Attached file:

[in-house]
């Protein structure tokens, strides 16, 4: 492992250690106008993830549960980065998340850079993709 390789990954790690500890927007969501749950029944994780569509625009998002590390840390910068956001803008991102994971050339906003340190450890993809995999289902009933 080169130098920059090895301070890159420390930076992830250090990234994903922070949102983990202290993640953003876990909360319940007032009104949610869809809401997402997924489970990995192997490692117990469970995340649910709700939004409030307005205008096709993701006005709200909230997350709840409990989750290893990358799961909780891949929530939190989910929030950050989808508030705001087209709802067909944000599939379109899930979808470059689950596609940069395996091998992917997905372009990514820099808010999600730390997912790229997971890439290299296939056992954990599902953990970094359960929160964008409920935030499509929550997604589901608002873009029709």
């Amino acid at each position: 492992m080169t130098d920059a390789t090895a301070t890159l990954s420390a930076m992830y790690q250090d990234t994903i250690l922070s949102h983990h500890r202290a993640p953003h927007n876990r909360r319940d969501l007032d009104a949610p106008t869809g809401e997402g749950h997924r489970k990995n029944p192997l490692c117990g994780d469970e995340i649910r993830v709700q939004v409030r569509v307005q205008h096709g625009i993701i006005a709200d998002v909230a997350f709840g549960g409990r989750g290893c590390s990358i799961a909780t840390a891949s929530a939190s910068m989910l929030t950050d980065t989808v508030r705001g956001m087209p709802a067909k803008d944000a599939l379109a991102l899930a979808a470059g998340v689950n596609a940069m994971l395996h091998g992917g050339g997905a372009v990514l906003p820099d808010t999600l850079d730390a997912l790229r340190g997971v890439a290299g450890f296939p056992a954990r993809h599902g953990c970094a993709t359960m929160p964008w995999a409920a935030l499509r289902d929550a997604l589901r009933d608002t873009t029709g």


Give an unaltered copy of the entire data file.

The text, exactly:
[in-house]
């Protein structure tokens, strides 16, 4: 492992250690106008993830549960980065998340850079993709 390789990954790690500890927007969501749950029944994780569509625009998002590390840390910068956001803008991102994971050339906003340190450890993809995999289902009933 080169130098920059090895301070890159420390930076992830250090990234994903922070949102983990202290993640953003876990909360319940007032009104949610869809809401997402997924489970990995192997490692117990469970995340649910709700939004409030307005205008096709993701006005709200909230997350709840409990989750290893990358799961909780891949929530939190989910929030950050989808508030705001087209709802067909944000599939379109899930979808470059689950596609940069395996091998992917997905372009990514820099808010999600730390997912790229997971890439290299296939056992954990599902953990970094359960929160964008409920935030499509929550997604589901608002873009029709």
């Amino acid at each position: 492992m080169t130098d920059a390789t090895a301070t890159l990954s420390a930076m992830y790690q250090d990234t994903i250690l922070s949102h983990h500890r202290a993640p953003h927007n876990r909360r319940d969501l007032d009104a949610p106008t869809g809401e997402g749950h997924r489970k990995n029944p192997l490692c117990g994780d469970e995340i649910r993830v709700q939004v409030r569509v307005q205008h096709g625009i993701i006005a709200d998002v909230a997350f709840g549960g409990r989750g290893c590390s990358i799961a909780t840390a891949s929530a939190s910068m989910l929030t950050d980065t989808v508030r705001g956001m087209p709802a067909k803008d944000a599939l379109a991102l899930a979808a470059g998340v689950n596609a940069m994971l395996h091998g992917g050339g997905a372009v990514l906003p820099d808010t999600l850079d730390a997912l790229r340190g997971v890439a290299g450890f296939p056992a954990r993809h599902g953990c970094a993709t359960m929160p964008w995999a409920a935030l499509r289902d929550a997604l589901r009933d608002t873009t029709g």